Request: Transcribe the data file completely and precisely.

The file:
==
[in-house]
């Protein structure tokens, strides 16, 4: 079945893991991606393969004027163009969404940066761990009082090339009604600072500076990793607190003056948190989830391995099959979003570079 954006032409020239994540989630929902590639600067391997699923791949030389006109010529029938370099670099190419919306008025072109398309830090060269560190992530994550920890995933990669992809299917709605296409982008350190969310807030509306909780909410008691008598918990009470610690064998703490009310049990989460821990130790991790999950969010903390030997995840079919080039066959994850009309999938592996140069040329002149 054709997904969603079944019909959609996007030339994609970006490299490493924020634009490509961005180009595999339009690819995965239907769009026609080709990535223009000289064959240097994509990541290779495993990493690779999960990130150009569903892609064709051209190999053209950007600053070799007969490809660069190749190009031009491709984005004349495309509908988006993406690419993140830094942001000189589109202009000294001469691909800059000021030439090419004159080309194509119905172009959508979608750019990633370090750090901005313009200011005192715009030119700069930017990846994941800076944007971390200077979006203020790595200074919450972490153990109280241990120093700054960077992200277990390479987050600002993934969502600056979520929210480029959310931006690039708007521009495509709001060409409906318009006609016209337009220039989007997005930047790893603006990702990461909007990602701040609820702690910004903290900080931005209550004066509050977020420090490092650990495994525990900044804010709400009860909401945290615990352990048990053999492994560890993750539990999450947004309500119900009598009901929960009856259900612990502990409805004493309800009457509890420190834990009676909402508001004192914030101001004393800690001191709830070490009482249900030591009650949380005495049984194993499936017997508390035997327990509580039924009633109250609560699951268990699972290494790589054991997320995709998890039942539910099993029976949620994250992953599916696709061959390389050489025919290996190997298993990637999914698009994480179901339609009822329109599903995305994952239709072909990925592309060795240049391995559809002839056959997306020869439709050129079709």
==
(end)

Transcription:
[in-house]
């Protein structure tokens, strides 16, 4: 079945893991991606393969004027163009969404940066761990009082090339009604600072500076990793607190003056948190989830391995099959979003570079 954006032409020239994540989630929902590639600067391997699923791949030389006109010529029938370099670099190419919306008025072109398309830090060269560190992530994550920890995933990669992809299917709605296409982008350190969310807030509306909780909410008691008598918990009470610690064998703490009310049990989460821990130790991790999950969010903390030997995840079919080039066959994850009309999938592996140069040329002149 054709997904969603079944019909959609996007030339994609970006490299490493924020634009490509961005180009595999339009690819995965239907769009026609080709990535223009000289064959240097994509990541290779495993990493690779999960990130150009569903892609064709051209190999053209950007600053070799007969490809660069190749190009031009491709984005004349495309509908988006993406690419993140830094942001000189589109202009000294001469691909800059000021030439090419004159080309194509119905172009959508979608750019990633370090750090901005313009200011005192715009030119700069930017990846994941800076944007971390200077979006203020790595200074919450972490153990109280241990120093700054960077992200277990390479987050600002993934969502600056979520929210480029959310931006690039708007521009495509709001060409409906318009006609016209337009220039989007997005930047790893603006990702990461909007990602701040609820702690910004903290900080931005209550004066509050977020420090490092650990495994525990900044804010709400009860909401945290615990352990048990053999492994560890993750539990999450947004309500119900009598009901929960009856259900612990502990409805004493309800009457509890420190834990009676909402508001004192914030101001004393800690001191709830070490009482249900030591009650949380005495049984194993499936017997508390035997327990509580039924009633109250609560699951268990699972290494790589054991997320995709998890039942539910099993029976949620994250992953599916696709061959390389050489025919290996190997298993990637999914698009994480179901339609009822329109599903995305994952239709072909990925592309060795240049391995559809002839056959997306020869439709050129079709």